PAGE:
As detailed in the report, extrinsic obstacles are challenging MedTech leaders. Total capital raised by the industry dropped year over year, falling 30%, which was particularly noticeable in the first six months of 2022. However, despite this fall from the record highs, the overall fundamentals of the industry remain strong. Staffing recruitment and retention have proven difficult, and a looming shortage of clinical care providers in the next five years will stress the health sector overall. The IPO market also took a dip from the record highs seen in 2021, and M&A dealmaking — while generating $77b in the 12-month period ending June 2022 — is below the average of the previous decade.

But despite these challenges, rebounds are likely on the horizon. The innovation revolution of virtual care presents significant opportunity to MedTechs. The accelerated acceptance of home-based care was largely due to COVID-19, but flexible care delivery offers many benefits. MedTech companies can serve vulnerable populations, increase detection of underdiagnosed diseases and deliver better outcomes. Additionally, rethinking commercial models and redesigning supply chains provides the chance to market devices in a new way and ensure that there will be less disruption in the future. Supply chain transformation will be another priority for the sector: The disruption to supply chains during the pandemic continues to affect the industry, with the shortage of semiconductor chips, and the rising costs of raw materials and labor representing ongoing challenges that MedTechs will need to address as they plan their growth strategies for the future.

Other key findings highlighted include:

  • The therapeutic devices segment represented 61% of total pure-play industry revenues in 2021. Having undergone a slight (0.4%) contraction in 2020, the segment rebounded by posting an 11% gain in 2021, hitting $195.1b as the recovery in elective procedures drove major revenue growth in areas such as orthopedic (up 26% in 2021) and dental (up 17%).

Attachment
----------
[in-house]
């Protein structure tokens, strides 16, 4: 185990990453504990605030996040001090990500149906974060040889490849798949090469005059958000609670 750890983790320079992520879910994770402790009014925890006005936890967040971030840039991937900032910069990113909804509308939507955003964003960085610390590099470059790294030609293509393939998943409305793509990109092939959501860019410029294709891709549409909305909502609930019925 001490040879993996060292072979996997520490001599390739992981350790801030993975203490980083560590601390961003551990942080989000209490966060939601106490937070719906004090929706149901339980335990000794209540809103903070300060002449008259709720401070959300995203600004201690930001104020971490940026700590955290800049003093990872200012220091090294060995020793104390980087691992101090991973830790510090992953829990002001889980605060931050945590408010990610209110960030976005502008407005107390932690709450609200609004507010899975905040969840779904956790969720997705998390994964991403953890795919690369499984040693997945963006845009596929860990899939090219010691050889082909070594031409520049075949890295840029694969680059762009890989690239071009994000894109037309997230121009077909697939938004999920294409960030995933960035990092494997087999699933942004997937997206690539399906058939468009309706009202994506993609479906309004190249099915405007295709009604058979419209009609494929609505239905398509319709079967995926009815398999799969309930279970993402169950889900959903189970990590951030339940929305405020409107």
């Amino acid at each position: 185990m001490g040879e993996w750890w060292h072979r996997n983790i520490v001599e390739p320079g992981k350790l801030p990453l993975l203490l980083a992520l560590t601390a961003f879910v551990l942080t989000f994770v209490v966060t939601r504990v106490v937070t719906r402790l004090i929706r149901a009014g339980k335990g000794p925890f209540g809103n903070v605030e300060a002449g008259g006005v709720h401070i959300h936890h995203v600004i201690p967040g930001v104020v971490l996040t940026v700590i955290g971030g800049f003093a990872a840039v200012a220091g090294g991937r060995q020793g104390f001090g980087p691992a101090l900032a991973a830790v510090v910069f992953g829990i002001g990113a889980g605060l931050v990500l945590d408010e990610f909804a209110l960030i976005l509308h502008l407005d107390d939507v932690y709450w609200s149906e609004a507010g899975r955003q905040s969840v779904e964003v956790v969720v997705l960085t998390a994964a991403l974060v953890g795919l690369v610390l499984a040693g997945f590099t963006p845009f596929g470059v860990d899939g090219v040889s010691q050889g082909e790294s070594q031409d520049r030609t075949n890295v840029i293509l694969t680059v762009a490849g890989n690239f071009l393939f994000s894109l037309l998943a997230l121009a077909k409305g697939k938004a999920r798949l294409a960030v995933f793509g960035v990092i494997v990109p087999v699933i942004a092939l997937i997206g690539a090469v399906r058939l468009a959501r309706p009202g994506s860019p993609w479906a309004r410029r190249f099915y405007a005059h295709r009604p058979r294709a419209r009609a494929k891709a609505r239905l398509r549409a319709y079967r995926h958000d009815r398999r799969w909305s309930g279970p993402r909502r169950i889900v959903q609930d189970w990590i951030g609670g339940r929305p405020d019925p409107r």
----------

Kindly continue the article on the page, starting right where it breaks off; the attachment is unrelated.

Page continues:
• In 2021, commercial leaders launched $84.3b in capital across R&D, M&As and cash deployed to shareholders. The industry spent well above average on every one of these three activities, indicating high levels of capitalization in the sector. 
  • Around 36% of the $8.5b in venture capital raised during the 2021 and 2022 period came from early-stage funding rounds, in line with the average of 35% from the previous decade and up from 29% the previous year. The vast majority of the largest venture rounds of the 12-month period went to late-stage companies.
  • The IPO market raised $4.4b in the period from 2021 to 2022, comfortably above the $3.3b average during the previous decade. However, almost all of this capital was raised in the first half of the year, with the first six months of 2022 adding only $76m to the total.

Overall, the health industry is encouraged by MedTech’s innovations to help overcome the macro uncertainties ahead.

To read Pulse of the Industry, visit

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The rise of the empowered consumer, coupled with technology advancements and the emergence of digitally focused entrants, is changing every aspect of health and care delivery. To retain relevancy in today’s digitally focused, data-infused ecosystem, all participants in health care today must rethink their business practices, including capital strategy, partnering and the creation of patient-centric operating models.